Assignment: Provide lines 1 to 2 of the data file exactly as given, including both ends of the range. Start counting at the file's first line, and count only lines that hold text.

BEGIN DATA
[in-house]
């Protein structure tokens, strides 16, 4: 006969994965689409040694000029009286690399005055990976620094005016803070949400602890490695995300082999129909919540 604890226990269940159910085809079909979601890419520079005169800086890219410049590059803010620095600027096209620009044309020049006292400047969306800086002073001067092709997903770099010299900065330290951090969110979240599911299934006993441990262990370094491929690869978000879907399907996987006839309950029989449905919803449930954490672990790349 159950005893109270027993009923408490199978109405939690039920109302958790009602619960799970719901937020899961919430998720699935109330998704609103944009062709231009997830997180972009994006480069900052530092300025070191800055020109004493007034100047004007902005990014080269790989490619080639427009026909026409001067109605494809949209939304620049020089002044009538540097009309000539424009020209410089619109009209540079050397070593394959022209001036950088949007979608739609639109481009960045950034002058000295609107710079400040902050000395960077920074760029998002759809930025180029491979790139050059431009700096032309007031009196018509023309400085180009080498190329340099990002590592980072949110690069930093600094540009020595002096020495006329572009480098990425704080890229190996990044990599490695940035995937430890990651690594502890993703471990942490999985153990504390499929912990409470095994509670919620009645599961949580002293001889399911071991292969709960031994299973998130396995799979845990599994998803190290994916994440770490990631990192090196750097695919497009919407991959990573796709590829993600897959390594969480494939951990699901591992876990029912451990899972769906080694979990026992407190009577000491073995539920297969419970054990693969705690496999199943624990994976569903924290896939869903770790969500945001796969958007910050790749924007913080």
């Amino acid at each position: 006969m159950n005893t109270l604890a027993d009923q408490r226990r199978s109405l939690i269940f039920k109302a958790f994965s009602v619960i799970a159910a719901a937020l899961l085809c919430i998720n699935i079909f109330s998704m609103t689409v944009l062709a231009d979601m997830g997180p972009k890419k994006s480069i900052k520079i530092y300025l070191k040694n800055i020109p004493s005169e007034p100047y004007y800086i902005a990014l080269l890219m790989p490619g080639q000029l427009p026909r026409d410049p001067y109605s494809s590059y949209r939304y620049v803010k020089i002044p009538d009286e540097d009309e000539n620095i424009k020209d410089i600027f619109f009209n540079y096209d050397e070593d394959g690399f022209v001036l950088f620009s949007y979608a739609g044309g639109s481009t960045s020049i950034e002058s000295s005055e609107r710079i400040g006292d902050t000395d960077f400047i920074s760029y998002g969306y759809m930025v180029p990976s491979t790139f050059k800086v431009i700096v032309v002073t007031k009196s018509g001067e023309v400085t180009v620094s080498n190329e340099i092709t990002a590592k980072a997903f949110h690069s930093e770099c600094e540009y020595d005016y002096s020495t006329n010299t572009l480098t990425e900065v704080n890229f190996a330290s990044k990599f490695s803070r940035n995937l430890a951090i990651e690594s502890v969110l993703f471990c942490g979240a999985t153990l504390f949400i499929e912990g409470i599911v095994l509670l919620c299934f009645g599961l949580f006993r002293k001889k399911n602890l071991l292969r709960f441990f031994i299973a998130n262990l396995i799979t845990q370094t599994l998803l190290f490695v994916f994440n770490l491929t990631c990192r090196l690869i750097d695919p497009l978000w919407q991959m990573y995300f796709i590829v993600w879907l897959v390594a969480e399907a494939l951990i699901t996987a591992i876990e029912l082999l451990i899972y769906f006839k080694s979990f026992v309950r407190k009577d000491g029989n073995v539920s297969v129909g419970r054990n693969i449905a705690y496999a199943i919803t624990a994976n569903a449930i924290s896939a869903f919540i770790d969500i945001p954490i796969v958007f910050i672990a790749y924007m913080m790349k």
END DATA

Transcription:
[in-house]
């Protein structure tokens, strides 16, 4: 006969994965689409040694000029009286690399005055990976620094005016803070949400602890490695995300082999129909919540 604890226990269940159910085809079909979601890419520079005169800086890219410049590059803010620095600027096209620009044309020049006292400047969306800086002073001067092709997903770099010299900065330290951090969110979240599911299934006993441990262990370094491929690869978000879907399907996987006839309950029989449905919803449930954490672990790349 159950005893109270027993009923408490199978109405939690039920109302958790009602619960799970719901937020899961919430998720699935109330998704609103944009062709231009997830997180972009994006480069900052530092300025070191800055020109004493007034100047004007902005990014080269790989490619080639427009026909026409001067109605494809949209939304620049020089002044009538540097009309000539424009020209410089619109009209540079050397070593394959022209001036950088949007979608739609639109481009960045950034002058000295609107710079400040902050000395960077920074760029998002759809930025180029491979790139050059431009700096032309007031009196018509023309400085180009080498190329340099990002590592980072949110690069930093600094540009020595002096020495006329572009480098990425704080890229190996990044990599490695940035995937430890990651690594502890993703471990942490999985153990504390499929912990409470095994509670919620009645599961949580002293001889399911071991292969709960031994299973998130396995799979845990599994998803190290994916994440770490990631990192090196750097695919497009919407991959990573796709590829993600897959390594969480494939951990699901591992876990029912451990899972769906080694979990026992407190009577000491073995539920297969419970054990693969705690496999199943624990994976569903924290896939869903770790969500945001796969958007910050790749924007913080």